World Library  
Flag as Inappropriate
Email this Article


Article Id: WHEBN0030855891
Reproduction Date:

Title: Calchaquí  
Author: World Heritage Encyclopedia
Language: English
Subject: Indigenous peoples in Argentina, Salta Province, Diaguita, Juan Perez de Zurita, Military history of South America
Publisher: World Heritage Encyclopedia


The Calchaquí were a tribe of South American Indians of the Diaguita group, now extinct, who formerly occupied northern Argentina. Stone and other remains prove them to have reached a high degree of civilization. Under the leadership of Juan Calchaquí they offered a vigorous resistance to the first Spanish colonists coming from Chile.

Their language, known as Cacán, became extinct since the mid-17th century or beginning of 18th century. Its genetic classification remains unclear. The language was supposedly documented by the Jesuit Alonso de Bárcena, but the manuscript is lost.

Friedrich Ratzel in The History of Mankind[1] reported in 1896 that among the Calchaquis of Northern Argentina is found pottery painted with line drawings of birds, reptiles, and human faces, which remind of Peruvian and Malay work. The Calchaqui people had bronze age technology.[2]


  1. ^ Ratzel, Friedrich. The History of Mankind. (London: MacMillan, 1896). URL: accessed 15 December 2009.
  2. ^ Ambrosetti, El Bronce en la Región Calchaqui. Buenos Aires, Anales del Museo Nacional, serie 3a, IV, 163-312. (Spanish)
This article was sourced from Creative Commons Attribution-ShareAlike License; additional terms may apply. World Heritage Encyclopedia content is assembled from numerous content providers, Open Access Publishing, and in compliance with The Fair Access to Science and Technology Research Act (FASTR), Wikimedia Foundation, Inc., Public Library of Science, The Encyclopedia of Life, Open Book Publishers (OBP), PubMed, U.S. National Library of Medicine, National Center for Biotechnology Information, U.S. National Library of Medicine, National Institutes of Health (NIH), U.S. Department of Health & Human Services, and, which sources content from all federal, state, local, tribal, and territorial government publication portals (.gov, .mil, .edu). Funding for and content contributors is made possible from the U.S. Congress, E-Government Act of 2002.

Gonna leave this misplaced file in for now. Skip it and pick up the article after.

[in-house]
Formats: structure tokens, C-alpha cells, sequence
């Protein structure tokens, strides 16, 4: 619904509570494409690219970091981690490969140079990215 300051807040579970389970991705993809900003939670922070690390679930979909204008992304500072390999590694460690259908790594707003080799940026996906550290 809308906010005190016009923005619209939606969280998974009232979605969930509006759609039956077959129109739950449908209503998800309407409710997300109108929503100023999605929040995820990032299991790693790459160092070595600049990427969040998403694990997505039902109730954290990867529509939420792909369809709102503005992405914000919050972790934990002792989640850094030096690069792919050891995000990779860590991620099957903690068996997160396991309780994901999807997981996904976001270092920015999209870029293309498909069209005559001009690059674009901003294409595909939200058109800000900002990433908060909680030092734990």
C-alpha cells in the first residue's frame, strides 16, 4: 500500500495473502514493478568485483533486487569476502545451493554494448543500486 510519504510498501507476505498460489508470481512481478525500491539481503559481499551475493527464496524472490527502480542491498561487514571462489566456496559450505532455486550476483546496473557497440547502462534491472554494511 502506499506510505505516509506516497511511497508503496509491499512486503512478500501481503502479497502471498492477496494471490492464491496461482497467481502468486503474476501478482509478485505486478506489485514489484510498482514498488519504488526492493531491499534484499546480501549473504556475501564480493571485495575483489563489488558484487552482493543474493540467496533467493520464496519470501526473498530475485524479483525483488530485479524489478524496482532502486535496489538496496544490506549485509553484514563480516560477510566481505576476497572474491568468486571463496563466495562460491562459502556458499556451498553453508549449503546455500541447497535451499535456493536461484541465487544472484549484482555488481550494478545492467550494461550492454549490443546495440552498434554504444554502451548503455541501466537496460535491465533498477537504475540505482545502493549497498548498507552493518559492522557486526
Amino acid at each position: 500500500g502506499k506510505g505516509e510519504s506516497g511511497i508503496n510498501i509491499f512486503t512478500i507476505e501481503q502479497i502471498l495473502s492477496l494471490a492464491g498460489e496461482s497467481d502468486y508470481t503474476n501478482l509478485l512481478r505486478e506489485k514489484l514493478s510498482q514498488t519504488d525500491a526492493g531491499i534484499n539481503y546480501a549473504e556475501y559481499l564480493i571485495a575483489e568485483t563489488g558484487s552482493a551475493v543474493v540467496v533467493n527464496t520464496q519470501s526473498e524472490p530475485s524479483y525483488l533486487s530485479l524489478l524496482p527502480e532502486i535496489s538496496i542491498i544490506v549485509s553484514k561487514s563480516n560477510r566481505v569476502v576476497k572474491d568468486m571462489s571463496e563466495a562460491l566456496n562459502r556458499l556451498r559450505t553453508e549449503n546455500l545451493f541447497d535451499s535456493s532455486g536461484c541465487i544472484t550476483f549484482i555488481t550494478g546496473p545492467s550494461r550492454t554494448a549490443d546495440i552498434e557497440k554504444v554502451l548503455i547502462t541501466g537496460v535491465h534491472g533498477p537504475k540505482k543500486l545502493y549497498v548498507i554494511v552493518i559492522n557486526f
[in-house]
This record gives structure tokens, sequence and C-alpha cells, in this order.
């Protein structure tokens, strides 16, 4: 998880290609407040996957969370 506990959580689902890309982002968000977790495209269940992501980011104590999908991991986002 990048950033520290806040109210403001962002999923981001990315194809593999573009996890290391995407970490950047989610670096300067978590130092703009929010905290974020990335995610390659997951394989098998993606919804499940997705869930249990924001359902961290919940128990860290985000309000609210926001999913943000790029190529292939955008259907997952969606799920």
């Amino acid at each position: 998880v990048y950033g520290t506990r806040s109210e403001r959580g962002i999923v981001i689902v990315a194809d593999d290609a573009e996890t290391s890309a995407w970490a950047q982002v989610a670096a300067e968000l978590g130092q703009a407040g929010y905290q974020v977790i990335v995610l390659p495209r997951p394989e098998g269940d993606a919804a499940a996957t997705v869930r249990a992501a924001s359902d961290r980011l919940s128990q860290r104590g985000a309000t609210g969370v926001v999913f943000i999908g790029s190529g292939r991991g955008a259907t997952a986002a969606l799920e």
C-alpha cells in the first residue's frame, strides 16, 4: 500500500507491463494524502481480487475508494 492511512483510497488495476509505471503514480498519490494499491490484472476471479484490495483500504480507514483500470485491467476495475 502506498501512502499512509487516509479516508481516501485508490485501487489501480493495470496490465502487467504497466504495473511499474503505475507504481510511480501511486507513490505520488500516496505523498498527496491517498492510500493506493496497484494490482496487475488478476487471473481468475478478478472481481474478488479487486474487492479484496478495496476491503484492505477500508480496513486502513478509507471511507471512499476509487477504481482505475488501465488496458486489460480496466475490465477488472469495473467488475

Crowd sourced content that is contributed to World Heritage Encyclopedia is peer reviewed and edited by our editorial staff to ensure quality scholarly research articles.
By using this site, you agree to the Terms of Use and Privacy Policy. World Heritage Encyclopedia™ is a registered trademark of the World Public Library Association, a non-profit organization.

Copyright © World Library Foundation. All rights reserved. eBooks from World eBook Library are sponsored by the World Library Foundation,
a 501c(4) Member's Support Non-Profit Organization, and is NOT affiliated with any governmental agency or department.